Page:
Sept. 17 2014 12:00 AM

‘Raye of Light’ explores the players and coaches who crossed racial lines in the ‘60s

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Hearing 76,000 Spartan football fans chanting “kill, Bubba, kill” was a bit disconcerting for opponents’ offensive ends as they lined up across from Michigan State University’s Charles “Bubba” Smith in the mid-1960s.

Sportswriter and author Tom Shanahan includes that tidbit in his new book “Raye of Light: Jimmy Raye, Duffy Daugherty, the Integration of College Football and the 1965-66 Michigan State Spartans.” He also mentions the “Game of the Century,” the famous 1966 MSU/Notre Dame 10-10 tie and the inclusion of a barefoot kicker from

Hawaii in the lineup as some of the era’s highlights. Shanahan, 59, takes a different approach in evaluating those powerhouse teams of Hugh “Duffy” Daugherty, which culminated in 1965 and 1966 when MSU shared national championships, and in 1967 when eight players were drafted by the National Football League, including Smith who was the number one player selected overall.

Shanahan is an MSU graduate and Big Rapids native who lives in North Carolina. The book focuses on what he calls the “passengers of the modern Underground Railroad,” which brought 44 black players from the South to play football at MSU between 1959 and 1972. That included Raye, from Fayetteville, N.C., who would become the first black quarterback from the South to win a national championship for a major college. Shanahan and Raye will be at MSU for the Homecoming Game Sept. 26.

Shanahan believes that the Raye story holds special social significance. Raye played for the Rams and the Philadelphia Eagles in 1968 and 1969, respectively, and has worked at every level of the sport from college and professional assistant coach to being one of the first black coordinators in the NFL with the 1983 Los Angeles Rams. He recently became a special assistant to the NFL reviewing proposed rule changes.

MSU recruited black players extensively from Michigan factory towns beginning in the 1950s. All-American Don Coleman (1951) and at least six black players were on the 1956 MSU Rose Bowl championship team, which elevated Daugherty to Coach of the Year and an appearance on the cover of Time Magazine. Before that, Pittsburgh native Willie Thrower led the team to the national championship in 1952 and became the first black professional football quarterback.

Daugherty also hosted clinics all over the country for high school coaches. Shanahan said the first year Duffy held clinics in the South, no black coaches were allowed to attend so in the second year he began hosting clinics for black coaches.

“They began to trust him and sent kids his way and as history shows it worked well for both the players and the school,” Shanahan said in a phone interview.

The famed 1966 team had 20 black players on its roster, including 11 who were starters, and a few Hawaiian players, including Dick Kenney (the barefoot kicker) and Bob Apisa. Shanahan dedicates two chapters in the book to what he calls this “Hawaiian Pipeline.”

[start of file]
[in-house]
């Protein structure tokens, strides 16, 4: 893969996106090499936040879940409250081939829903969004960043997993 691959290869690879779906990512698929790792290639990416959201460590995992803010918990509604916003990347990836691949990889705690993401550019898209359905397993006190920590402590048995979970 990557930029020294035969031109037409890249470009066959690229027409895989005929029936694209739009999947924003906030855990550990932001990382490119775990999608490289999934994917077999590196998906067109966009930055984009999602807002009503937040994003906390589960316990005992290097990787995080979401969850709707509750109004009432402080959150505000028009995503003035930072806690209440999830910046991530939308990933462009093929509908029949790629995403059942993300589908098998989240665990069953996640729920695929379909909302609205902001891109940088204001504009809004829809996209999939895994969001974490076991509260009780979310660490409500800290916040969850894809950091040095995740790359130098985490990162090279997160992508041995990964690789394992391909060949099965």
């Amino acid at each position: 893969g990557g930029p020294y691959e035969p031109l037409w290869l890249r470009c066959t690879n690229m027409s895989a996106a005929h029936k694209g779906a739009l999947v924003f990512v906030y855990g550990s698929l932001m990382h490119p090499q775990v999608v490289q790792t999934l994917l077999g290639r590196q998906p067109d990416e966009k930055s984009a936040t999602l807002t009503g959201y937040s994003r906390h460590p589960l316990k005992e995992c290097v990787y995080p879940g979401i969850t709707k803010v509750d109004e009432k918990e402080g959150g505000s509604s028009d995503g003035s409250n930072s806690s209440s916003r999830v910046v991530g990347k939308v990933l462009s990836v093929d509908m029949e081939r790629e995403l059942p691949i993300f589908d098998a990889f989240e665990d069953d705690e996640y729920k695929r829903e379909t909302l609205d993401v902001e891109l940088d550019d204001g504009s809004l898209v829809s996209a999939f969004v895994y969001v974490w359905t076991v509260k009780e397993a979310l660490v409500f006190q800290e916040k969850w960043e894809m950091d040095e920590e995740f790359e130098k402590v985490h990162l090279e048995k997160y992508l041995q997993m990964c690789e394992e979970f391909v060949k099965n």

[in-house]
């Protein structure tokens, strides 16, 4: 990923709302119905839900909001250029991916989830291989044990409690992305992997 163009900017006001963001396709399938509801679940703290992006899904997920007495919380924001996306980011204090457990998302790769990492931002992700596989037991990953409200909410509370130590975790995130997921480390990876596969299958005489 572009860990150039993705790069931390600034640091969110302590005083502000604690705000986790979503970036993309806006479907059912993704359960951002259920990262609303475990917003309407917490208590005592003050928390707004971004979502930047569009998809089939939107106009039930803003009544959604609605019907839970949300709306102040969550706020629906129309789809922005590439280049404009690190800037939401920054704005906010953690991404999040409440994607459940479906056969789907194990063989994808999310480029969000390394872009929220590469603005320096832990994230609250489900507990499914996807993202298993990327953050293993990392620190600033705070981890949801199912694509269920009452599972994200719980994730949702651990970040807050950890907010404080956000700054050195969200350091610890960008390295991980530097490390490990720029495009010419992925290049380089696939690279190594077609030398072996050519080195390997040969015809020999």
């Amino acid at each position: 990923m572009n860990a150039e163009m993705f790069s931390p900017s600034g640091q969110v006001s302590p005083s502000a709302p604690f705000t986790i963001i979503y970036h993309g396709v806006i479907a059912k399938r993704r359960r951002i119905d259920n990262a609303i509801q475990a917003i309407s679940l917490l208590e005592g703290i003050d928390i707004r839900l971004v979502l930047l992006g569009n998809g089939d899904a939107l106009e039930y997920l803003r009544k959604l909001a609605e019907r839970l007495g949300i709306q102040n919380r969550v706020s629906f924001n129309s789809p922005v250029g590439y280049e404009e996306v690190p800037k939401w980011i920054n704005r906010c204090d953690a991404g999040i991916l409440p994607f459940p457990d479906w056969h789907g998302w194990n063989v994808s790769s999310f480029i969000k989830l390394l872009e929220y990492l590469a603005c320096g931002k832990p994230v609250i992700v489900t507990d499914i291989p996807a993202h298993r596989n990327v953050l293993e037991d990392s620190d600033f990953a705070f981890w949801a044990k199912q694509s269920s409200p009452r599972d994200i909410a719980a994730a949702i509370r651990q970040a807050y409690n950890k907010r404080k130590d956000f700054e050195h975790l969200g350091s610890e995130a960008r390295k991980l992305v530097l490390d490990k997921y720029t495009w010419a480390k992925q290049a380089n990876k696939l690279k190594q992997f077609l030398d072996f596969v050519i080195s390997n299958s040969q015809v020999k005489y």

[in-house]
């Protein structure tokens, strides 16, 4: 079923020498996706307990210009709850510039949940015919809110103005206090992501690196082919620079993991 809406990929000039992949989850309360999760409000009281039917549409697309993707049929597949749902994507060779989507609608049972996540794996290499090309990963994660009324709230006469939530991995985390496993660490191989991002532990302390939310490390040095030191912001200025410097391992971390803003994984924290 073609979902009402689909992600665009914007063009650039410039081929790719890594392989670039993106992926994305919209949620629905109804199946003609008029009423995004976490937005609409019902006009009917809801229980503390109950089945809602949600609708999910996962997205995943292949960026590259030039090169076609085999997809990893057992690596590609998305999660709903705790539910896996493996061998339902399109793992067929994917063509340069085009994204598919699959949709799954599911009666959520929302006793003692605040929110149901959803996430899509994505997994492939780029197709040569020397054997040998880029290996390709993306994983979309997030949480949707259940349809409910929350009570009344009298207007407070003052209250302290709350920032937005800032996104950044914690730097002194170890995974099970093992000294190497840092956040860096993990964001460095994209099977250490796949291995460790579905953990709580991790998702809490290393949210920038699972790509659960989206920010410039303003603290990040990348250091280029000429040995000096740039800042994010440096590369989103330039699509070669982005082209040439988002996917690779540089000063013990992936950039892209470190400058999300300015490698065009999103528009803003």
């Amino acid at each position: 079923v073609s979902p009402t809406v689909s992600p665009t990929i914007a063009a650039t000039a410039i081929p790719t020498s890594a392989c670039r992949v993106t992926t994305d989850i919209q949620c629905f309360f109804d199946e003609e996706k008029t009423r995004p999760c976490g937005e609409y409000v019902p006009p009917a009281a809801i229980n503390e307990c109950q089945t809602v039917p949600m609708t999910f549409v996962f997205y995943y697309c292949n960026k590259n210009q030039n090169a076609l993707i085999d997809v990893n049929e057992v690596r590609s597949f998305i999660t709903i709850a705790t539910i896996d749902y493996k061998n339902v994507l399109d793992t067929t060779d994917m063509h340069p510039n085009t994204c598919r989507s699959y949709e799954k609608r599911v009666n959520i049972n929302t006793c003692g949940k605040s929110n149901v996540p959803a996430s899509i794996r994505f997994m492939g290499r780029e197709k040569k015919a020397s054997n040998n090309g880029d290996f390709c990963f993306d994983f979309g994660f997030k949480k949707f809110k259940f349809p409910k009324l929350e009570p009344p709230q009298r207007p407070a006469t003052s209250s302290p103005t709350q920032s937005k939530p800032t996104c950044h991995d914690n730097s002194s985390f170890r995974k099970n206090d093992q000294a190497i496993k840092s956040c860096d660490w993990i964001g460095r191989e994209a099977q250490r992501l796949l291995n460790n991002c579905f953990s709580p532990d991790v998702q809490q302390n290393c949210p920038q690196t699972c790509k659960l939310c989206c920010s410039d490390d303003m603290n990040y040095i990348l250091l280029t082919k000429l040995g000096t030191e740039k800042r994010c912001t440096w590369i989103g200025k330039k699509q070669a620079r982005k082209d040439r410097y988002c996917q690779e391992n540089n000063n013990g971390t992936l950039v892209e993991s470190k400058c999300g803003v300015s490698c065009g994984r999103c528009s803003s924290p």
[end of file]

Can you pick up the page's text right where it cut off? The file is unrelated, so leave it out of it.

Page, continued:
Shanahan said Duffy’s commitment to the integration of college football is likely tied to his playing days at Syracuse when, in 1937, Maryland refused to play Syracuse

on their home field when it was discovered that the Syracuse quarterback Wilmeth Sidat-Singh was black and not “Hindu,” as Syracuse had portrayed him. Syracuse officials caved and Singh was benched for the game. (In 2013, Maryland formally apologized to the descendants of Singh.)

Playing a position normally reserved for a white man, Raye said he understood the tremendous pressure he was under.

“At 18, I had no thoughts of ‘pioneering,’” Raye said in a phone interview from his home in New York. ”Obviously coming from the South I was aware of the civil rights movement, but I thought of myself as a football player.”

He remembers Duffy telling the team that their names would be “written in indelible ink.”

“The words were proven to be prophetic,” Raye said. “And then, we’re most famous for the game we (tied).”

Ernie Pasteur, who played briefly for MSU in the 1960s before an injury sidelined him, recalls being attracted to MSU while watching “Jumpin’ Johnny” Green play basketball for MSU.

“I saw all these black guys running around and I knew that there was a lot more (black athletes) at MSU than any other school,” Pasteur said. “This story has never been told and it should have been. And there was a 70 percent graduation rate. We wanted to make our parents proud.”

Although Pasteur played only a short time for MSU (1964-‘65), he received three degrees and went on to an impressive career in education.

“I owe MSU,” he said. Ken Hines of East Lansing was an Oklahoma athlete when he met Daugherty one day as he was walking home from school.

“This white, beat-up station wagon pulls up and I had no idea who Duffy Daugherty was, but he gave me a ride home,” Hines said. “I’d probably (have) been stuck in a small town. There were no role models for me. Duffy changed the face of football.”

Hines, Raye and Pasteur each said they didn’t understand they were part of something bigger.

“I wasn’t radical, I was a football player,” Hines said.

“Raye of Light” book signing with Tom Shanahan and Jimmy Raye

Presented by Historical Society of Greater Lansing 7 p.m. Thursday, Sept. 25 Capital Area District Library 401 S. Capitol Ave., Lansing FREE (517) 282-0671, lansinghistory.blogspot.com